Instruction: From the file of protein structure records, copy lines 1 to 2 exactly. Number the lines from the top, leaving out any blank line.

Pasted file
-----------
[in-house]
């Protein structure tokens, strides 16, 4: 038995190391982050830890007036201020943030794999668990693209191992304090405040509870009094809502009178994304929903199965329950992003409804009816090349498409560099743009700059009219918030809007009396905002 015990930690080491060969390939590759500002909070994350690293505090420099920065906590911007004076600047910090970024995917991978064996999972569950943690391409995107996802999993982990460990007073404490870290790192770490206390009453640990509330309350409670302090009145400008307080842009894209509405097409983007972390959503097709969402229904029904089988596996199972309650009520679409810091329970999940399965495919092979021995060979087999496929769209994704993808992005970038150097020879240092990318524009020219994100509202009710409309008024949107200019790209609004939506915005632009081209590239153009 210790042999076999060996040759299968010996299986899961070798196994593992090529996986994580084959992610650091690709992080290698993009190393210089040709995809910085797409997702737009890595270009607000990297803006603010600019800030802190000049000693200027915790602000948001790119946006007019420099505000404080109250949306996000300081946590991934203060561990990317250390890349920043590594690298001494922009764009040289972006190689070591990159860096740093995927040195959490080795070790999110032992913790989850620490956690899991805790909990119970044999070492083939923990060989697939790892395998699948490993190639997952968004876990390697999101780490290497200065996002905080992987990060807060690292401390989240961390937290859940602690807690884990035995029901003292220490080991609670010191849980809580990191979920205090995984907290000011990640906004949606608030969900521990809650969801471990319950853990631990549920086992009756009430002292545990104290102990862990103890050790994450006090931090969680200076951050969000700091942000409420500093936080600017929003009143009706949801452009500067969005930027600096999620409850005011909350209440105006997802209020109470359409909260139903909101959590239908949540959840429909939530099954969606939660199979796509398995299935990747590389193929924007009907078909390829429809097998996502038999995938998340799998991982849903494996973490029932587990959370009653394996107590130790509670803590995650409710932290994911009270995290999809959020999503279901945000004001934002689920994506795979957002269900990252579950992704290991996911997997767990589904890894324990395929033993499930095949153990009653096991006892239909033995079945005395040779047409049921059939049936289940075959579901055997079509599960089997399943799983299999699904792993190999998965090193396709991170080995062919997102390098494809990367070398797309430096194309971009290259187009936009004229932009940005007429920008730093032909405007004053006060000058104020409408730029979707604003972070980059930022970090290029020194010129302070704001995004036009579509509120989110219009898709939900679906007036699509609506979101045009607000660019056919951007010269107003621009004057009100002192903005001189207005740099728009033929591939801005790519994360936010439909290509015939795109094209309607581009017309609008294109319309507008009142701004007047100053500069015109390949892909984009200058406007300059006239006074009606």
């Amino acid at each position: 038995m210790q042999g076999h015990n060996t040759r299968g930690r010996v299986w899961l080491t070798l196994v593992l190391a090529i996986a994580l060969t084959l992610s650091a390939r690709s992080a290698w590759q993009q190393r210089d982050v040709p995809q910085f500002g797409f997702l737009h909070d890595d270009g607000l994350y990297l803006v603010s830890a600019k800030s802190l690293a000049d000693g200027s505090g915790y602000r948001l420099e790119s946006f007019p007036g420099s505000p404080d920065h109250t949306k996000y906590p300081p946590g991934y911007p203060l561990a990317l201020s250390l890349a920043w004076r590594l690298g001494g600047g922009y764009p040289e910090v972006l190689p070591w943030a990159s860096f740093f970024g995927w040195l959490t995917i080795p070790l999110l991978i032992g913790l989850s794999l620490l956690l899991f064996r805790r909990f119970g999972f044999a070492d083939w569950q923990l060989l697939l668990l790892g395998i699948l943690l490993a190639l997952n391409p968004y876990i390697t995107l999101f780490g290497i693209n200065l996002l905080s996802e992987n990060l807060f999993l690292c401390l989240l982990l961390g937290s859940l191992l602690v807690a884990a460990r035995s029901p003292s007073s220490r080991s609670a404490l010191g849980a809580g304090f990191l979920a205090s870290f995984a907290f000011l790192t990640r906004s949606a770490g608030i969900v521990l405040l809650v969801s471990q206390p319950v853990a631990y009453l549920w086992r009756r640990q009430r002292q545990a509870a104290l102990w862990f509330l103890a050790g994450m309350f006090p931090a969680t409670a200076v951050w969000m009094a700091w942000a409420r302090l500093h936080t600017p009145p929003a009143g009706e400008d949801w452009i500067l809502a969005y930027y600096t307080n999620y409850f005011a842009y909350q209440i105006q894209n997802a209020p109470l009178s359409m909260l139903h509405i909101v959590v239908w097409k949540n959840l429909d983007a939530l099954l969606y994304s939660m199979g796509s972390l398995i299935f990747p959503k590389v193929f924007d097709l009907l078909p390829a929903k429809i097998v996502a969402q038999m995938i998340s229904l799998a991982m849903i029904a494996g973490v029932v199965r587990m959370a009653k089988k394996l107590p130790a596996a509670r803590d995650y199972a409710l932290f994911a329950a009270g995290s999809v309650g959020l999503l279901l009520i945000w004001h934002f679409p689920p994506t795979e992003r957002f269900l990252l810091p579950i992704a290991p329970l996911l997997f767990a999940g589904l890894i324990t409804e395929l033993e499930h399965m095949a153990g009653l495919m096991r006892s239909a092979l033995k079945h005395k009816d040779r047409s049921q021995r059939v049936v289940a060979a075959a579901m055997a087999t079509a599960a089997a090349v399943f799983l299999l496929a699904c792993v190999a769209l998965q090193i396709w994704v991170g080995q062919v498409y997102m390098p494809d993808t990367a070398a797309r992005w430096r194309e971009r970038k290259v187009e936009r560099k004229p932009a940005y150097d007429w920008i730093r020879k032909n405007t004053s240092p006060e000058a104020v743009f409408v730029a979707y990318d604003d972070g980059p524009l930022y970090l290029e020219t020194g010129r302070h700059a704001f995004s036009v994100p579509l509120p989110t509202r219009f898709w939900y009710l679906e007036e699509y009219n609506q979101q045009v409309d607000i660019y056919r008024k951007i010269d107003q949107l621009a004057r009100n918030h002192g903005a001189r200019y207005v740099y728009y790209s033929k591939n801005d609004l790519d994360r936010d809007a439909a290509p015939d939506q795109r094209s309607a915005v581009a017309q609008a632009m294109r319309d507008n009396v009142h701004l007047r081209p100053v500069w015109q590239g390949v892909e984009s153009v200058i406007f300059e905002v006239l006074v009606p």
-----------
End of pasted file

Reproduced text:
[in-house]
């Protein structure tokens, strides 16, 4: 038995190391982050830890007036201020943030794999668990693209191992304090405040509870009094809502009178994304929903199965329950992003409804009816090349498409560099743009700059009219918030809007009396905002 015990930690080491060969390939590759500002909070994350690293505090420099920065906590911007004076600047910090970024995917991978064996999972569950943690391409995107996802999993982990460990007073404490870290790192770490206390009453640990509330309350409670302090009145400008307080842009894209509405097409983007972390959503097709969402229904029904089988596996199972309650009520679409810091329970999940399965495919092979021995060979087999496929769209994704993808992005970038150097020879240092990318524009020219994100509202009710409309008024949107200019790209609004939506915005632009081209590239153009 210790042999076999060996040759299968010996299986899961070798196994593992090529996986994580084959992610650091690709992080290698993009190393210089040709995809910085797409997702737009890595270009607000990297803006603010600019800030802190000049000693200027915790602000948001790119946006007019420099505000404080109250949306996000300081946590991934203060561990990317250390890349920043590594690298001494922009764009040289972006190689070591990159860096740093995927040195959490080795070790999110032992913790989850620490956690899991805790909990119970044999070492083939923990060989697939790892395998699948490993190639997952968004876990390697999101780490290497200065996002905080992987990060807060690292401390989240961390937290859940602690807690884990035995029901003292220490080991609670010191849980809580990191979920205090995984907290000011990640906004949606608030969900521990809650969801471990319950853990631990549920086992009756009430002292545990104290102990862990103890050790994450006090931090969680200076951050969000700091942000409420500093936080600017929003009143009706949801452009500067969005930027600096999620409850005011909350209440105006997802209020109470359409909260139903909101959590239908949540959840429909939530099954969606939660199979796509398995299935990747590389193929924007009907078909390829429809097998996502038999995938998340799998991982849903494996973490029932587990959370009653394996107590130790509670803590995650409710932290994911009270995290999809959020999503279901945000004001934002689920994506795979957002269900990252579950992704290991996911997997767990589904890894324990395929033993499930095949153990009653096991006892239909033995079945005395040779047409049921059939049936289940075959579901055997079509599960089997399943799983299999699904792993190999998965090193396709991170080995062919997102390098494809990367070398797309430096194309971009290259187009936009004229932009940005007429920008730093032909405007004053006060000058104020409408730029979707604003972070980059930022970090290029020194010129302070704001995004036009579509509120989110219009898709939900679906007036699509609506979101045009607000660019056919951007010269107003621009004057009100002192903005001189207005740099728009033929591939801005790519994360936010439909290509015939795109094209309607581009017309609008294109319309507008009142701004007047100053500069015109390949892909984009200058406007300059006239006074009606």